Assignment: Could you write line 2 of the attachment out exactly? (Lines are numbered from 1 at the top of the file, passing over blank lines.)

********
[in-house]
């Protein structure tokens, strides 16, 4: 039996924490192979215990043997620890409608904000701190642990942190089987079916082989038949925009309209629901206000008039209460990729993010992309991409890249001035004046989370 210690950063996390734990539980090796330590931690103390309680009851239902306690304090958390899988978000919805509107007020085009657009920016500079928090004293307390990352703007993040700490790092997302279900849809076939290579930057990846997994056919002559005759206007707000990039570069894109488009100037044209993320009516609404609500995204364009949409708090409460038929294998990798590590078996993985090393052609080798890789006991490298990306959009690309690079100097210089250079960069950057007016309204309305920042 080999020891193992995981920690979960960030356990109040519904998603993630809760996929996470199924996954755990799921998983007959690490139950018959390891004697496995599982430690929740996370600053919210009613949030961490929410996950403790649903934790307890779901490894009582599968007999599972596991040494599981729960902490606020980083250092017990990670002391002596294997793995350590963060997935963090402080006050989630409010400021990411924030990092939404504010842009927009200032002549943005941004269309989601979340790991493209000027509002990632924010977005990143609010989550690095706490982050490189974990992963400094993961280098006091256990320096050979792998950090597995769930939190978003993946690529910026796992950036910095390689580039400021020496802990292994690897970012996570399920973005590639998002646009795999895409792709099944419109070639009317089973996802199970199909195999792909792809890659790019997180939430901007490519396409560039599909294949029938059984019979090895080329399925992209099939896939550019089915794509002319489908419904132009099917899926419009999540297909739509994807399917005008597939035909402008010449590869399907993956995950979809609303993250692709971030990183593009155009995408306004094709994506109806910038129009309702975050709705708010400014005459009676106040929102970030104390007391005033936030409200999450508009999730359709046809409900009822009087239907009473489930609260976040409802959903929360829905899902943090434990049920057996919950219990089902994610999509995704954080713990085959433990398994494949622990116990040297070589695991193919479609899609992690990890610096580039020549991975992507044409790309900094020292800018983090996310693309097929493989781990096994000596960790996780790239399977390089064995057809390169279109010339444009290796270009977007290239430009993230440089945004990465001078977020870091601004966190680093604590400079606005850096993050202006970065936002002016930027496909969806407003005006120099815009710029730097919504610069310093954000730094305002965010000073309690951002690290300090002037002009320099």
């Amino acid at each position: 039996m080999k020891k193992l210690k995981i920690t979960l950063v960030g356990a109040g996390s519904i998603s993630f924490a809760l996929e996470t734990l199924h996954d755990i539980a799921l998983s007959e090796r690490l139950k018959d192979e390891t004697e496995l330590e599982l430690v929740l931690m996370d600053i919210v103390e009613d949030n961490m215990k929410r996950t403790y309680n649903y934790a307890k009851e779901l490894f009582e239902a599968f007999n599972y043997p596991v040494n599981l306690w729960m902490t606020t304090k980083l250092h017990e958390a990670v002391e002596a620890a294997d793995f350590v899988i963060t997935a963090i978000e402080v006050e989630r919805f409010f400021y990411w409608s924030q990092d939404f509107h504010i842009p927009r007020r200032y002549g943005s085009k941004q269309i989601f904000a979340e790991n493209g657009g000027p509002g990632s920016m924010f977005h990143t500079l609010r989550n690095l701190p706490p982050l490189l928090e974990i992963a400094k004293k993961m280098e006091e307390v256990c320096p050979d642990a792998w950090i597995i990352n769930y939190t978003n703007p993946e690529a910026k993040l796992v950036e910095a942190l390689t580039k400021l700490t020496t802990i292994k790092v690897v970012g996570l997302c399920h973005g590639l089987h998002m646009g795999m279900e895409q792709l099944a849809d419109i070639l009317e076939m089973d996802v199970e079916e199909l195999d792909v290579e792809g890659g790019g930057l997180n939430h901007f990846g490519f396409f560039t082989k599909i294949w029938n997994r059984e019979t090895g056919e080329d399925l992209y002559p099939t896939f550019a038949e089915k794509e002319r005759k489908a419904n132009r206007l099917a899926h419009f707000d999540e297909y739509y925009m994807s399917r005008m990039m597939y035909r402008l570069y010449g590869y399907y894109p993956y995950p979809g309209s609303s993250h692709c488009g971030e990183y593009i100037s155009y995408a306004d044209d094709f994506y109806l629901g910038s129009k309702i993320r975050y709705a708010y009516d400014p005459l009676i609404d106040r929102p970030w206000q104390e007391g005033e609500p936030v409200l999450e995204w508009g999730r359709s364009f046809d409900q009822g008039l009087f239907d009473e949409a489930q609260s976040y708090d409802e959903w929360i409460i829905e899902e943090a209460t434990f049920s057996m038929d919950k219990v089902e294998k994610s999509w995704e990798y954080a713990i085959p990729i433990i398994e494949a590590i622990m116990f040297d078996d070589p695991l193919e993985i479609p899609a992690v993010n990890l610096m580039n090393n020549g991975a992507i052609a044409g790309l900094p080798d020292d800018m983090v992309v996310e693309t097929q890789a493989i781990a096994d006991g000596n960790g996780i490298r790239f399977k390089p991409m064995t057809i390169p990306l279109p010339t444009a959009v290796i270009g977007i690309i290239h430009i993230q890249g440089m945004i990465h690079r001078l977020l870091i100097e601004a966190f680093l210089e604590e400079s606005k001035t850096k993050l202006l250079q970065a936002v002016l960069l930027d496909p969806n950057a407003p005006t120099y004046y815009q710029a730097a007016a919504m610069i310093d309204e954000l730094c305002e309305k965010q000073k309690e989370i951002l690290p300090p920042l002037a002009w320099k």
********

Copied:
């Protein structure tokens, strides 16, 4: 039996924490192979215990043997620890409608904000701190642990942190089987079916082989038949925009309209629901206000008039209460990729993010992309991409890249001035004046989370 210690950063996390734990539980090796330590931690103390309680009851239902306690304090958390899988978000919805509107007020085009657009920016500079928090004293307390990352703007993040700490790092997302279900849809076939290579930057990846997994056919002559005759206007707000990039570069894109488009100037044209993320009516609404609500995204364009949409708090409460038929294998990798590590078996993985090393052609080798890789006991490298990306959009690309690079100097210089250079960069950057007016309204309305920042 080999020891193992995981920690979960960030356990109040519904998603993630809760996929996470199924996954755990799921998983007959690490139950018959390891004697496995599982430690929740996370600053919210009613949030961490929410996950403790649903934790307890779901490894009582599968007999599972596991040494599981729960902490606020980083250092017990990670002391002596294997793995350590963060997935963090402080006050989630409010400021990411924030990092939404504010842009927009200032002549943005941004269309989601979340790991493209000027509002990632924010977005990143609010989550690095706490982050490189974990992963400094993961280098006091256990320096050979792998950090597995769930939190978003993946690529910026796992950036910095390689580039400021020496802990292994690897970012996570399920973005590639998002646009795999895409792709099944419109070639009317089973996802199970199909195999792909792809890659790019997180939430901007490519396409560039599909294949029938059984019979090895080329399925992209099939896939550019089915794509002319489908419904132009099917899926419009999540297909739509994807399917005008597939035909402008010449590869399907993956995950979809609303993250692709971030990183593009155009995408306004094709994506109806910038129009309702975050709705708010400014005459009676106040929102970030104390007391005033936030409200999450508009999730359709046809409900009822009087239907009473489930609260976040409802959903929360829905899902943090434990049920057996919950219990089902994610999509995704954080713990085959433990398994494949622990116990040297070589695991193919479609899609992690990890610096580039020549991975992507044409790309900094020292800018983090996310693309097929493989781990096994000596960790996780790239399977390089064995057809390169279109010339444009290796270009977007290239430009993230440089945004990465001078977020870091601004966190680093604590400079606005850096993050202006970065936002002016930027496909969806407003005006120099815009710029730097919504610069310093954000730094305002965010000073309690951002690290300090002037002009320099």